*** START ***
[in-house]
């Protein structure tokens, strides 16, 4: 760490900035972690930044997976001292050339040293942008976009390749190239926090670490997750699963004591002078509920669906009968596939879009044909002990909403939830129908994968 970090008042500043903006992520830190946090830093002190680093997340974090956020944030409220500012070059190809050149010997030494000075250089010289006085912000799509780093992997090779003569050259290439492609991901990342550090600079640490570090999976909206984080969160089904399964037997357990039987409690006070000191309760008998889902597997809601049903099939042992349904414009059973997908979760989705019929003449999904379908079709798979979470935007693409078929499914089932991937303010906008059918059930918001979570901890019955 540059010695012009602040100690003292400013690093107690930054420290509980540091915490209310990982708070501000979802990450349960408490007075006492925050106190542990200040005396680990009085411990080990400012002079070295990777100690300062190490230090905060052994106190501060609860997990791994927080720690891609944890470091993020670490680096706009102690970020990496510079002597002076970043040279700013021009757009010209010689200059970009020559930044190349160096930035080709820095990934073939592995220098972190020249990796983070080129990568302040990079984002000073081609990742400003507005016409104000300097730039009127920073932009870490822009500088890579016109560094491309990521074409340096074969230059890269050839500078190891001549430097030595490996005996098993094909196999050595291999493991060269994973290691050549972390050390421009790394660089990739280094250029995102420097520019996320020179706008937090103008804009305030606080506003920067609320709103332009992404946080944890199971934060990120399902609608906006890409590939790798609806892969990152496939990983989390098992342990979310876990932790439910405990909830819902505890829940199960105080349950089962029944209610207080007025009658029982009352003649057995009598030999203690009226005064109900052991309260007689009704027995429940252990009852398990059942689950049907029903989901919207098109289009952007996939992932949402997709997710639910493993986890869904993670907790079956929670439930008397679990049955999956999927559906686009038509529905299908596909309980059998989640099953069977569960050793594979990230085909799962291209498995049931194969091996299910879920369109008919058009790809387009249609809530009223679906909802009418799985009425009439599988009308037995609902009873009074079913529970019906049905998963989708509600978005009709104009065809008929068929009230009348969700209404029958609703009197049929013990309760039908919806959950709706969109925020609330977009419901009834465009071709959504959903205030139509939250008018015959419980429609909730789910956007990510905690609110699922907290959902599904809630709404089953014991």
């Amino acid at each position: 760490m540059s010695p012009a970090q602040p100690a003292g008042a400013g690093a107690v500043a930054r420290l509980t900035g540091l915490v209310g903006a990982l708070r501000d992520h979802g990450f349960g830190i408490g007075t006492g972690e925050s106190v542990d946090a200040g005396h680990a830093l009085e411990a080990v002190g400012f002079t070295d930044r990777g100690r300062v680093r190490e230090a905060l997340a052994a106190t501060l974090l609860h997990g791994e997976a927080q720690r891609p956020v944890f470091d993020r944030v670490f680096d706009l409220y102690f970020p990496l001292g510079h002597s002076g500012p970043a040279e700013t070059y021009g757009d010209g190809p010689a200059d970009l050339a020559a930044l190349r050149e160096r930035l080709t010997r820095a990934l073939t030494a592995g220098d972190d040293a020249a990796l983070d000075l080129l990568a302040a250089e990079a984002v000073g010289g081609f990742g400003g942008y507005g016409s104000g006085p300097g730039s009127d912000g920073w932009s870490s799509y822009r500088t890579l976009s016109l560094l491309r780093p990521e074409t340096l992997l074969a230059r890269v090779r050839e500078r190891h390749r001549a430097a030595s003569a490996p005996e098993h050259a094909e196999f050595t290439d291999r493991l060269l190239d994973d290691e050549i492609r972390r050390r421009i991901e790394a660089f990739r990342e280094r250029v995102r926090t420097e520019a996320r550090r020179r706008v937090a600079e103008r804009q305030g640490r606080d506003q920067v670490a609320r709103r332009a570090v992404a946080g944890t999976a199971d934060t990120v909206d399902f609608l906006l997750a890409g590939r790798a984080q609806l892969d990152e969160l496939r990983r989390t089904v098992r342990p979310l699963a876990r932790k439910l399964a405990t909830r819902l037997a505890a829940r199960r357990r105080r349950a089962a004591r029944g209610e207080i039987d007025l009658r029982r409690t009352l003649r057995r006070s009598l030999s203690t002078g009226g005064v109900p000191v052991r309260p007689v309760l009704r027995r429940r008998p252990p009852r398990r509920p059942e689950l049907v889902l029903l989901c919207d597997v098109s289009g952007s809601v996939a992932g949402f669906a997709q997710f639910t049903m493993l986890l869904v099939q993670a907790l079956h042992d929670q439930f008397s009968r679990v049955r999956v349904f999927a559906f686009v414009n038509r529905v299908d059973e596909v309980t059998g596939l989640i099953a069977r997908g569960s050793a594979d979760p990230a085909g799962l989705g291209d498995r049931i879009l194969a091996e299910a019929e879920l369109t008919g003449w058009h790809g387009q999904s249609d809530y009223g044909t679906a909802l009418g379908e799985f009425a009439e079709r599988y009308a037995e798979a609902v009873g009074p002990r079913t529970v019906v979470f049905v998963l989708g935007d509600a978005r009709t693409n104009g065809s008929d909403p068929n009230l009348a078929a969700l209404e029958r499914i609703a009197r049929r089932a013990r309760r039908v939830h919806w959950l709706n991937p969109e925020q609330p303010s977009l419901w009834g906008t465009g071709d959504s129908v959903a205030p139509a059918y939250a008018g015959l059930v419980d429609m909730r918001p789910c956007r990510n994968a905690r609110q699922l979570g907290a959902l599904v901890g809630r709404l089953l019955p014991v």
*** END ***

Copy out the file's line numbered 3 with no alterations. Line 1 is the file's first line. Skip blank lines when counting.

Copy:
């Amino acid at each position: 760490m540059s010695p012009a970090q602040p100690a003292g008042a400013g690093a107690v500043a930054r420290l509980t900035g540091l915490v209310g903006a990982l708070r501000d992520h979802g990450f349960g830190i408490g007075t006492g972690e925050s106190v542990d946090a200040g005396h680990a830093l009085e411990a080990v002190g400012f002079t070295d930044r990777g100690r300062v680093r190490e230090a905060l997340a052994a106190t501060l974090l609860h997990g791994e997976a927080q720690r891609p956020v944890f470091d993020r944030v670490f680096d706009l409220y102690f970020p990496l001292g510079h002597s002076g500012p970043a040279e700013t070059y021009g757009d010209g190809p010689a200059d970009l050339a020559a930044l190349r050149e160096r930035l080709t010997r820095a990934l073939t030494a592995g220098d972190d040293a020249a990796l983070d000075l080129l990568a302040a250089e990079a984002v000073g010289g081609f990742g400003g942008y507005g016409s104000g006085p300097g730039s009127d912000g920073w932009s870490s799509y822009r500088t890579l976009s016109l560094l491309r780093p990521e074409t340096l992997l074969a230059r890269v090779r050839e500078r190891h390749r001549a430097a030595s003569a490996p005996e098993h050259a094909e196999f050595t290439d291999r493991l060269l190239d994973d290691e050549i492609r972390r050390r421009i991901e790394a660089f990739r990342e280094r250029v995102r926090t420097e520019a996320r550090r020179r706008v937090a600079e103008r804009q305030g640490r606080d506003q920067v670490a609320r709103r332009a570090v992404a946080g944890t999976a199971d934060t990120v909206d399902f609608l906006l997750a890409g590939r790798a984080q609806l892969d990152e969160l496939r990983r989390t089904v098992r342990p979310l699963a876990r932790k439910l399964a405990t909830r819902l037997a505890a829940r199960r357990r105080r349950a089962a004591r029944g209610e207080i039987d007025l009658r029982r409690t009352l003649r057995r006070s009598l030999s203690t002078g009226g005064v109900p000191v052991r309260p007689v309760l009704r027995r429940r008998p252990p009852r398990r509920p059942e689950l049907v889902l029903l989901c919207d597997v098109s289009g952007s809601v996939a992932g949402f669906a997709q997710f639910t049903m493993l986890l869904v099939q993670a907790l079956h042992d929670q439930f008397s009968r679990v049955r999956v349904f999927a559906f686009v414009n038509r529905v299908d059973e596909v309980t059998g596939l989640i099953a069977r997908g569960s050793a594979d979760p990230a085909g799962l989705g291209d498995r049931i879009l194969a091996e299910a019929e879920l369109t008919g003449w058009h790809g387009q999904s249609d809530y009223g044909t679906a909802l009418g379908e799985f009425a009439e079709r599988y009308a037995e798979a609902v009873g009074p002990r079913t529970v019906v979470f049905v998963l989708g935007d509600a978005r009709t693409n104009g065809s008929d909403p068929n009230l009348a078929a969700l209404e029958r499914i609703a009197r049929r089932a013990r309760r039908v939830h919806w959950l709706n991937p969109e925020q609330p303010s977009l419901w009834g906008t465009g071709d959504s129908v959903a205030p139509a059918y939250a008018g015959l059930v419980d429609m909730r918001p789910c956007r990510n994968a905690r609110q699922l979570g907290a959902l599904v901890g809630r709404l089953l019955p014991v």